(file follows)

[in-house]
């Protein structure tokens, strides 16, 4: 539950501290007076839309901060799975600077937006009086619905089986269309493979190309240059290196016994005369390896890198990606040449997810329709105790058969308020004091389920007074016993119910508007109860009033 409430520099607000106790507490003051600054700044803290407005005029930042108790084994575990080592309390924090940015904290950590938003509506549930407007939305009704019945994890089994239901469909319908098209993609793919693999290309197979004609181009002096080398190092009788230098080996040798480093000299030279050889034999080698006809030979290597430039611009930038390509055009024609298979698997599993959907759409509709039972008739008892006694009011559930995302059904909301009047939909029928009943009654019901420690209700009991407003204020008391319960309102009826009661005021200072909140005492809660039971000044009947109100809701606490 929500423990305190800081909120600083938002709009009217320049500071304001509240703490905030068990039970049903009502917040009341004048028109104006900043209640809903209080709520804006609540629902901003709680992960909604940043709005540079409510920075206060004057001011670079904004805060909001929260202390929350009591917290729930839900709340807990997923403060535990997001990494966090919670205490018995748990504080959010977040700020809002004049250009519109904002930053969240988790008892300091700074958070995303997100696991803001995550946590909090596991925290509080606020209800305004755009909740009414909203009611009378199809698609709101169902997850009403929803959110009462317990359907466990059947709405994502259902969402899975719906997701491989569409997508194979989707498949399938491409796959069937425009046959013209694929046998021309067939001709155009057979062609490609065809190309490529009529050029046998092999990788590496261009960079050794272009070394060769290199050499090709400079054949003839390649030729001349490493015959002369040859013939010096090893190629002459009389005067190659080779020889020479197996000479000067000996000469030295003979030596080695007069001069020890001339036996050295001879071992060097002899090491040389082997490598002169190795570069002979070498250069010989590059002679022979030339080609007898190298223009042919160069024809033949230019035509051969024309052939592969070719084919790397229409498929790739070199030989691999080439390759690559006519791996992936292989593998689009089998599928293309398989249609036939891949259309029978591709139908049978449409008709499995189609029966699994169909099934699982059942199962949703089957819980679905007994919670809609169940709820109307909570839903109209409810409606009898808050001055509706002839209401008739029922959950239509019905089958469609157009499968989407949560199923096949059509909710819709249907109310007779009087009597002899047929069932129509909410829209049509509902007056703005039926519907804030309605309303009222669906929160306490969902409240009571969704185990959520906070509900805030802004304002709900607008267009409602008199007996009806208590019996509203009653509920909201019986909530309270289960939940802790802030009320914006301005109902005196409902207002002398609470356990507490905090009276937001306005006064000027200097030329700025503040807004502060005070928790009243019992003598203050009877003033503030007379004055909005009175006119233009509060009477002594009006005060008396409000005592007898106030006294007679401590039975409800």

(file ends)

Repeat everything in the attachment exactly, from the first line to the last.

[in-house]
């Protein structure tokens, strides 16, 4: 539950501290007076839309901060799975600077937006009086619905089986269309493979190309240059290196016994005369390896890198990606040449997810329709105790058969308020004091389920007074016993119910508007109860009033 409430520099607000106790507490003051600054700044803290407005005029930042108790084994575990080592309390924090940015904290950590938003509506549930407007939305009704019945994890089994239901469909319908098209993609793919693999290309197979004609181009002096080398190092009788230098080996040798480093000299030279050889034999080698006809030979290597430039611009930038390509055009024609298979698997599993959907759409509709039972008739008892006694009011559930995302059904909301009047939909029928009943009654019901420690209700009991407003204020008391319960309102009826009661005021200072909140005492809660039971000044009947109100809701606490 929500423990305190800081909120600083938002709009009217320049500071304001509240703490905030068990039970049903009502917040009341004048028109104006900043209640809903209080709520804006609540629902901003709680992960909604940043709005540079409510920075206060004057001011670079904004805060909001929260202390929350009591917290729930839900709340807990997923403060535990997001990494966090919670205490018995748990504080959010977040700020809002004049250009519109904002930053969240988790008892300091700074958070995303997100696991803001995550946590909090596991925290509080606020209800305004755009909740009414909203009611009378199809698609709101169902997850009403929803959110009462317990359907466990059947709405994502259902969402899975719906997701491989569409997508194979989707498949399938491409796959069937425009046959013209694929046998021309067939001709155009057979062609490609065809190309490529009529050029046998092999990788590496261009960079050794272009070394060769290199050499090709400079054949003839390649030729001349490493015959002369040859013939010096090893190629002459009389005067190659080779020889020479197996000479000067000996000469030295003979030596080695007069001069020890001339036996050295001879071992060097002899090491040389082997490598002169190795570069002979070498250069010989590059002679022979030339080609007898190298223009042919160069024809033949230019035509051969024309052939592969070719084919790397229409498929790739070199030989691999080439390759690559006519791996992936292989593998689009089998599928293309398989249609036939891949259309029978591709139908049978449409008709499995189609029966699994169909099934699982059942199962949703089957819980679905007994919670809609169940709820109307909570839903109209409810409606009898808050001055509706002839209401008739029922959950239509019905089958469609157009499968989407949560199923096949059509909710819709249907109310007779009087009597002899047929069932129509909410829209049509509902007056703005039926519907804030309605309303009222669906929160306490969902409240009571969704185990959520906070509900805030802004304002709900607008267009409602008199007996009806208590019996509203009653509920909201019986909530309270289960939940802790802030009320914006301005109902005196409902207002002398609470356990507490905090009276937001306005006064000027200097030329700025503040807004502060005070928790009243019992003598203050009877003033503030007379004055909005009175006119233009509060009477002594009006005060008396409000005592007898106030006294007679401590039975409800």